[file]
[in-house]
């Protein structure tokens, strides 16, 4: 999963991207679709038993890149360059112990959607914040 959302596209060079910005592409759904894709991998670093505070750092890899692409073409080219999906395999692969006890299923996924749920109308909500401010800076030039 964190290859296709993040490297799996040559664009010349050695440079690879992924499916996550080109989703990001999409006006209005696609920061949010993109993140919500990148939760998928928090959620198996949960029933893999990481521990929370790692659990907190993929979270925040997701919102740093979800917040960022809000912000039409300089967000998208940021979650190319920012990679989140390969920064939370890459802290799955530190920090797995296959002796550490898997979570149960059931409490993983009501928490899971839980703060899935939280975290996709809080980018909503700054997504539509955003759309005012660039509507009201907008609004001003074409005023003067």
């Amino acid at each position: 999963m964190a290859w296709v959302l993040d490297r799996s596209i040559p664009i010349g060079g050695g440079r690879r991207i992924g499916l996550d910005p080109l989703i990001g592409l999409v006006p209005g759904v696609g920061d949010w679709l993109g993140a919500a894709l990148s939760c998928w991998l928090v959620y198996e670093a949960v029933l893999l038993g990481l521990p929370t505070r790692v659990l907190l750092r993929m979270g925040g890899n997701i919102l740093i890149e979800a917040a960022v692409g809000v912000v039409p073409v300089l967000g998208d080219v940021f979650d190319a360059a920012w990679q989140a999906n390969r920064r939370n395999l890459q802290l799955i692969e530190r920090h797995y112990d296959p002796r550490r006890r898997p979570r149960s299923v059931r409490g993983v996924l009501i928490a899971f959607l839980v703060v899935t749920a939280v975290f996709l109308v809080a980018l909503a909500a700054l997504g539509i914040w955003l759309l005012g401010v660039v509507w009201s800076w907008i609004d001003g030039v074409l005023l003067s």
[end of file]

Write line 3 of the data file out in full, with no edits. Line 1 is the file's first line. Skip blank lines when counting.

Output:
């Amino acid at each position: 999963m964190a290859w296709v959302l993040d490297r799996s596209i040559p664009i010349g060079g050695g440079r690879r991207i992924g499916l996550d910005p080109l989703i990001g592409l999409v006006p209005g759904v696609g920061d949010w679709l993109g993140a919500a894709l990148s939760c998928w991998l928090v959620y198996e670093a949960v029933l893999l038993g990481l521990p929370t505070r790692v659990l907190l750092r993929m979270g925040g890899n997701i919102l740093i890149e979800a917040a960022v692409g809000v912000v039409p073409v300089l967000g998208d080219v940021f979650d190319a360059a920012w990679q989140a999906n390969r920064r939370n395999l890459q802290l799955i692969e530190r920090h797995y112990d296959p002796r550490r006890r898997p979570r149960s299923v059931r409490g993983v996924l009501i928490a899971f959607l839980v703060v899935t749920a939280v975290f996709l109308v809080a980018l909503a909500a700054l997504g539509i914040w955003l759309l005012g401010v660039v509507w009201s800076w907008i609004d001003g030039v074409l005023l003067s």